Quality or quantity? A costly decision!
For the size and price of Pyramid Arcade I could take at least Rhino Hero, Glen More and Race For The Galaxy to game night with room to spare, cover many of the bases covered in Pyramid Arcade and still have money and space for snacks. Unless you are a particular kind of player, it is also simply more involving to place something that looks like the object it represents, even if it is just a card with a picture on it, rather than a particular pyramid, and that means that even the best games in the box therefore feel curiously themeless and abstract. Having said all this, one significant advantage of the lightness and brevity of many of these games is that they are ideal to teach to and play with children and would provide an ideal entry point to get young ‘uns into what proper cardboard can offer. Even so, Pyramid Arcade would definitely be a rite of passage rather than a destination.
Beautiful, but always abstract.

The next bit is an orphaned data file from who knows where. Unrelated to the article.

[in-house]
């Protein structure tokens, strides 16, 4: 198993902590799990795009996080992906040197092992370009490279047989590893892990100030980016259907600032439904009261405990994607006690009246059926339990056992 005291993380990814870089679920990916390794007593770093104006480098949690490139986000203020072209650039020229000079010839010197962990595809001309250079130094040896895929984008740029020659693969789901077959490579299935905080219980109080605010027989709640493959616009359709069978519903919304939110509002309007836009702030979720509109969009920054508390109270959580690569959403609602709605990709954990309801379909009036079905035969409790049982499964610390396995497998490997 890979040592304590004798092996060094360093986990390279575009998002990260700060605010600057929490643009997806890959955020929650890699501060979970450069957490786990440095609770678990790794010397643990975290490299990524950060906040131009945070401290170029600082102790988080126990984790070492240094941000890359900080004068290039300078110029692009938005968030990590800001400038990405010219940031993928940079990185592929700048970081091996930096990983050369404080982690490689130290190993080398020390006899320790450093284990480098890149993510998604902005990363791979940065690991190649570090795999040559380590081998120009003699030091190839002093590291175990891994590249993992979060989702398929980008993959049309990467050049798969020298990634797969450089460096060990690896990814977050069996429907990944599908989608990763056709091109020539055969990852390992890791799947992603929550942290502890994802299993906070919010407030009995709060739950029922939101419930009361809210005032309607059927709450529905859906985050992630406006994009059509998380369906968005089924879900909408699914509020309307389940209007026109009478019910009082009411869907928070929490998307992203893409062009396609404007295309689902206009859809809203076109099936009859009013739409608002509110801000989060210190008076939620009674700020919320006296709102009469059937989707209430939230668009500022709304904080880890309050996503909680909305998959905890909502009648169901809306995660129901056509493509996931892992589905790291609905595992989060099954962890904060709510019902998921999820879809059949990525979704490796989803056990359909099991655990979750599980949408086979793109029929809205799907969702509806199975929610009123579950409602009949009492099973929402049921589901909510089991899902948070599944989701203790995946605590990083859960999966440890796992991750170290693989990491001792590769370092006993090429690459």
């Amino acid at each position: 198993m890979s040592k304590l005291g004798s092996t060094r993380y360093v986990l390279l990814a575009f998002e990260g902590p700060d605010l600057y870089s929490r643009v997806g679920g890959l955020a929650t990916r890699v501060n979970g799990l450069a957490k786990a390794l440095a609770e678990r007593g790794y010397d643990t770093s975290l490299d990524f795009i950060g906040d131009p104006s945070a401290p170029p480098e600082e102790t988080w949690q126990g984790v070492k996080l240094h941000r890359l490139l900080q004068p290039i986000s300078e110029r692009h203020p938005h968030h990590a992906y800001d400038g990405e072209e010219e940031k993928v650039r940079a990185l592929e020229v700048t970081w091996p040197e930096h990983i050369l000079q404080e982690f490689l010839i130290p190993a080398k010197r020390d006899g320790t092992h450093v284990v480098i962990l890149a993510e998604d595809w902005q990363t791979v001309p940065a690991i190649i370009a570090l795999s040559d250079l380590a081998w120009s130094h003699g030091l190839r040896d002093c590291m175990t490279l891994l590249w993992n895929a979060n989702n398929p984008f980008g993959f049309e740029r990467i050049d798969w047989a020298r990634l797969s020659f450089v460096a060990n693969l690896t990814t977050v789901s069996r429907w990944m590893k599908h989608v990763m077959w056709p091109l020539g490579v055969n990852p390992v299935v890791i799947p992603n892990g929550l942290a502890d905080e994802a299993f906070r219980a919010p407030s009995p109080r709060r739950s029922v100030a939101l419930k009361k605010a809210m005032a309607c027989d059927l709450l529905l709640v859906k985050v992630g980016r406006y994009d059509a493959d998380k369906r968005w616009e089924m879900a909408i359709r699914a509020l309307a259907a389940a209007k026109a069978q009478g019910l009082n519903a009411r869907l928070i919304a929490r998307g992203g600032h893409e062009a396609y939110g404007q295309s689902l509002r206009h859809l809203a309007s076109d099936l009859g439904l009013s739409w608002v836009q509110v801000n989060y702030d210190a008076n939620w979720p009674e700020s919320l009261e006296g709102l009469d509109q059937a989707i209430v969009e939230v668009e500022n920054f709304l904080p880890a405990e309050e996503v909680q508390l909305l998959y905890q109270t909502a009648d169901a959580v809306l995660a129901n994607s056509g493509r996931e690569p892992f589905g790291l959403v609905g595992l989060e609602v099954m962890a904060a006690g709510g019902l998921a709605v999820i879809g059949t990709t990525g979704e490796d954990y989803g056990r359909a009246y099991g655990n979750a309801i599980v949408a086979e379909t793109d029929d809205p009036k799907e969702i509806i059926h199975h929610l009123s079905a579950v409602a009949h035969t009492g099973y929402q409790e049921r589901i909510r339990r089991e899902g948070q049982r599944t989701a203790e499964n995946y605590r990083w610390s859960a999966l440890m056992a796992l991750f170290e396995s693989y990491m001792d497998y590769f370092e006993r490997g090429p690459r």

The thing with Pyramid Arcade is that it may well be some kind of gaming nirvana for designers, but that there are better versions of every game in there. Want a great two-player abstract? Try Yinsh. A quick solo game? How about Hostage Negotiator? Epic and gritty four player? Yay for Tigris (and throw in the ziggurat if you cannot get enough of pyramids!)…and so on. That you could buy probably up to five really great games for the cost of this box really highlights the core problem, that Pyramid Arcade is about possibilities rather than realities, about quantity rather than quality. It is all good stuff, but even with a rather tight game collection by some standards I have never found myself hankering to play Pharaoh or Petal Battle, and am even more aware that what a system needs is the killer app, and you won’t find it here. Pyramid Arcade is a great idea, and some of the games are pretty good, but in the cutthroat gaming world that is within a whisker of damning with faint praise.